What’s Happening …

You’ve probably been hearing a lot about contact tracing. It’s the process of identifying people who have come in contact with someone who has tested positive for COVID-19, instructing them to quarantine, and monitoring their symptoms daily. Contact tracers are usually hired by a state’s department of public health. They work with an infected person to get the names and phone numbers for everyone that infected person came in close contact with while they were possibly infectious. Those names and phone numbers are often kept in a secure online system.

Why we’re concerned …

Scams are now being reported where criminals are posing as contact tracers.  

Here’s what you may see from these scammers:

  • Texts saying that you may have come into contact with someone who tested positive AND that contain instructions to click on a link 
  • Any texts received from a legitimate tracer WILL NOT ASK YOU TO CLICK ON A LINK.
  • Phone calls from someone saying the same thing, and then asking you for some personal/financial information 
  • Any tracer who calls will not ask for personal information like a Social Security number, and they won’t ask you for money or your bank account or credit card information.

Legitimate contact from a tracer …

People who may have had contact with someone infected with COVID-19 may first get a text message from the health department, telling them they’ll get a call from a specific number. At the end of the call, that person may be asked if they would like to enroll in a text message program, which sends daily health and safety reminders until the 14-day quarantine ends. 

If you are in doubt as to who is contacting you, contact your state’s Department of Health directly.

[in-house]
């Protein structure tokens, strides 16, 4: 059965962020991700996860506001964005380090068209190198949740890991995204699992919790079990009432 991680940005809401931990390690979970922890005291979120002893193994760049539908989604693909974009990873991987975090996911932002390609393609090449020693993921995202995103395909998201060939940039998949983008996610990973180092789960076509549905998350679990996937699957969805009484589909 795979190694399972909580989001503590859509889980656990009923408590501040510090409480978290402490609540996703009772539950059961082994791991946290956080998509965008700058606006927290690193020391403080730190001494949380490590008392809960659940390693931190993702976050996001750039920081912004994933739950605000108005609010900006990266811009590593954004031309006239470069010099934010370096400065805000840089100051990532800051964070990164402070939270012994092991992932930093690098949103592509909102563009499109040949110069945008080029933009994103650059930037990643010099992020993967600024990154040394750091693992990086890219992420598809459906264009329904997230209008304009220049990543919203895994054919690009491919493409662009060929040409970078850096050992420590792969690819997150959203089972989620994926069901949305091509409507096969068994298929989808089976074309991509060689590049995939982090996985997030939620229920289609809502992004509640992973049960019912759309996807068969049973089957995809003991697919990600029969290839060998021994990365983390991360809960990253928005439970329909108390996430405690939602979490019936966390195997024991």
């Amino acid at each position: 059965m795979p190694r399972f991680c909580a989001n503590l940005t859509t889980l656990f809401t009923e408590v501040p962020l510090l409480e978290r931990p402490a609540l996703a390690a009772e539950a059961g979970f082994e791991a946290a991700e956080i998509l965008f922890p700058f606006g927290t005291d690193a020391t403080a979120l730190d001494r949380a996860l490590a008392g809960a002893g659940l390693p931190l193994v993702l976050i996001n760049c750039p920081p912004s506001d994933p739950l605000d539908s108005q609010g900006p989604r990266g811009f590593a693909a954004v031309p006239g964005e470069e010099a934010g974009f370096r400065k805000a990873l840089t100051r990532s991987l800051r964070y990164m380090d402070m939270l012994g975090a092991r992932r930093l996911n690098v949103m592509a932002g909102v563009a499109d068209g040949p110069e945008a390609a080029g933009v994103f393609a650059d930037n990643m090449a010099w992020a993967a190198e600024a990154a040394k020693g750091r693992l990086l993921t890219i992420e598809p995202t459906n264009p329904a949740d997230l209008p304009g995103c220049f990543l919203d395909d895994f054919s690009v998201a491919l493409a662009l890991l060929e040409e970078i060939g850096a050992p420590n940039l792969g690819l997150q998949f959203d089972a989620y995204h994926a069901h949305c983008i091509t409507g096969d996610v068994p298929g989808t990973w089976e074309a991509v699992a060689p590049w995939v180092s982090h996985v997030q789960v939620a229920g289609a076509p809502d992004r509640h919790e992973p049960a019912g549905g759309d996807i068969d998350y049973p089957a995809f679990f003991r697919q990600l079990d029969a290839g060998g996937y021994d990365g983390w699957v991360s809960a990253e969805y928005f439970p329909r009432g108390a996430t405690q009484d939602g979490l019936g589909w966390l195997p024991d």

More information on NY contact tracing can be found here:

New York: https://coronavirus.health.ny.gov/new-york-state-contact-tracing 

Beware of COVID-19 Scams


Fraud surrounding COVID-19

As the number of people and communities affected by the COVID-19 pandemic grows, so do the scams associated with it.

The Senior Medicare Patrol (SMP) recommends that Medicare beneficiaries: 

  • Be cautious of anyone who comes to your door offering free coronavirus testing, treatment or supplies. 
  • Review your Medicare Summary Notice (MSN) or Explanation of Benefits (EOB), looking for errors or claims for products or services that you did not receive.  
  • Do not give out your Medicare number, Social Security number or personal information to anyone via phone, text, email, or home visits. 
  • Don’t click on links from sources you do not know. You could be putting your computer or device at risk.  
  • Ignore online offers for vaccinations. If you see ads for prevention products or cures for COVID-19, they are most likely a scam. 
  • Be cautious when purchasing medical supplies from unverified sources, including online advertising, emails and phone solicitations. 

If you or anyone you know has been a victim of fraud, call the NYS Senior Medicare Patrol at 800-333-4374 or visit us online at nysenior.org

This project was supported, in part by grant number 90MPPG0010-01-00, from the U.S. Administration for Community Living, Department of Health and Human Services, Washington, D.C. 20201. 


Telehealth and Exposure to Fraud

Telehealth or Telemedicine refers to the practice of treating patients via technology.

The patient no longer has to see the doctor personally. Appointments can be completed by phone, cell phone or computer.   

Medicare recently expanded coverage of telehealth services to enable beneficiaries to access a wider range of services from their providers. However, as telehealth expands, so does the exposure to fraud.   

Ways to Protect Yourself from Telehealth Fraud: 

  • Be sure to call YOUR provider to schedule your telehealth appointment.
  • If you receive a phone call from someone offering you free testing, treatment or supplies, hang up, it is a scam!
  • Guard your Medicare Card: Do not give out yourMed icare number to anyone other than your doctor or health care provider.
  • Review your Medicare Summary Notice (MSN) andExp lanation of Benefits (EOB) for improper billing & items that appear that you didn’t order or receive.
  • Write down all of your telehealth appointments in your Personal Healthcare Journal and compare to your MSN and/or EOB.
  • Call your NYS Senior Medicare Patrol with any questions about Telehealth Fraud at 800-333-4374.

This project was supported, in part by grant number 90MPPG0010-01-00, from the U.S. Administration for Community Living, Department of Health and Human Services, Washington, D.C. 20201.